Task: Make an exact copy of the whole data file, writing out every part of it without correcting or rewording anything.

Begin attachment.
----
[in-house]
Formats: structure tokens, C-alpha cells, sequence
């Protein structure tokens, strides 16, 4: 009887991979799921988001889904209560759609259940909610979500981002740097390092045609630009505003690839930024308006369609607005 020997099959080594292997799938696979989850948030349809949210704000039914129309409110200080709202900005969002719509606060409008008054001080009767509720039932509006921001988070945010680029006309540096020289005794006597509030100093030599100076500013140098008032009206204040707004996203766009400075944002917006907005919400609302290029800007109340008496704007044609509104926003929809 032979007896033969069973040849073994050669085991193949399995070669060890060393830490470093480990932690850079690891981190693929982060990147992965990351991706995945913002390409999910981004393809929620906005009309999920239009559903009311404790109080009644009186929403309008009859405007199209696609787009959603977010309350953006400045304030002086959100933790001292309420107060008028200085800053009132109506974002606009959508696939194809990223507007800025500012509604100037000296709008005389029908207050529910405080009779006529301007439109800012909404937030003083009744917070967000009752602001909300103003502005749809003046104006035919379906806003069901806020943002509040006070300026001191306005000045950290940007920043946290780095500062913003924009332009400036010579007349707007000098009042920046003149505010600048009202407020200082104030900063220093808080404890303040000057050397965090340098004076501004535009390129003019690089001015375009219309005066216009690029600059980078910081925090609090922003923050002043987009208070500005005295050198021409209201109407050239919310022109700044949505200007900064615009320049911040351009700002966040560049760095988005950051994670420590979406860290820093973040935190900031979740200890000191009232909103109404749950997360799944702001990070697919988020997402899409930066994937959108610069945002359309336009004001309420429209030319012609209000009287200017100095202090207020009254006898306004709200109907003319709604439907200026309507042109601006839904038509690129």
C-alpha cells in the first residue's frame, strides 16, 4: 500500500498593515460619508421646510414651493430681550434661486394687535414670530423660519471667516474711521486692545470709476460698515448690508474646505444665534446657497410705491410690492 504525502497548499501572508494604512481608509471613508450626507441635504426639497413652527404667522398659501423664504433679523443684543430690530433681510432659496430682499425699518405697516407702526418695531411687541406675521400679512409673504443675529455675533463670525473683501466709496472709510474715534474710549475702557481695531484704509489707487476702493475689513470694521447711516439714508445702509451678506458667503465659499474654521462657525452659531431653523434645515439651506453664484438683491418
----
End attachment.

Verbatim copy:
[in-house]
Formats: structure tokens, C-alpha cells, sequence
């Protein structure tokens, strides 16, 4: 009887991979799921988001889904209560759609259940909610979500981002740097390092045609630009505003690839930024308006369609607005 020997099959080594292997799938696979989850948030349809949210704000039914129309409110200080709202900005969002719509606060409008008054001080009767509720039932509006921001988070945010680029006309540096020289005794006597509030100093030599100076500013140098008032009206204040707004996203766009400075944002917006907005919400609302290029800007109340008496704007044609509104926003929809 032979007896033969069973040849073994050669085991193949399995070669060890060393830490470093480990932690850079690891981190693929982060990147992965990351991706995945913002390409999910981004393809929620906005009309999920239009559903009311404790109080009644009186929403309008009859405007199209696609787009959603977010309350953006400045304030002086959100933790001292309420107060008028200085800053009132109506974002606009959508696939194809990223507007800025500012509604100037000296709008005389029908207050529910405080009779006529301007439109800012909404937030003083009744917070967000009752602001909300103003502005749809003046104006035919379906806003069901806020943002509040006070300026001191306005000045950290940007920043946290780095500062913003924009332009400036010579007349707007000098009042920046003149505010600048009202407020200082104030900063220093808080404890303040000057050397965090340098004076501004535009390129003019690089001015375009219309005066216009690029600059980078910081925090609090922003923050002043987009208070500005005295050198021409209201109407050239919310022109700044949505200007900064615009320049911040351009700002966040560049760095988005950051994670420590979406860290820093973040935190900031979740200890000191009232909103109404749950997360799944702001990070697919988020997402899409930066994937959108610069945002359309336009004001309420429209030319012609209000009287200017100095202090207020009254006898306004709200109907003319709604439907200026309507042109601006839904038509690129």
C-alpha cells in the first residue's frame, strides 16, 4: 500500500498593515460619508421646510414651493430681550434661486394687535414670530423660519471667516474711521486692545470709476460698515448690508474646505444665534446657497410705491410690492 504525502497548499501572508494604512481608509471613508450626507441635504426639497413652527404667522398659501423664504433679523443684543430690530433681510432659496430682499425699518405697516407702526418695531411687541406675521400679512409673504443675529455675533463670525473683501466709496472709510474715534474710549475702557481695531484704509489707487476702493475689513470694521447711516439714508445702509451678506458667503465659499474654521462657525452659531431653523434645515439651506453664484438683491418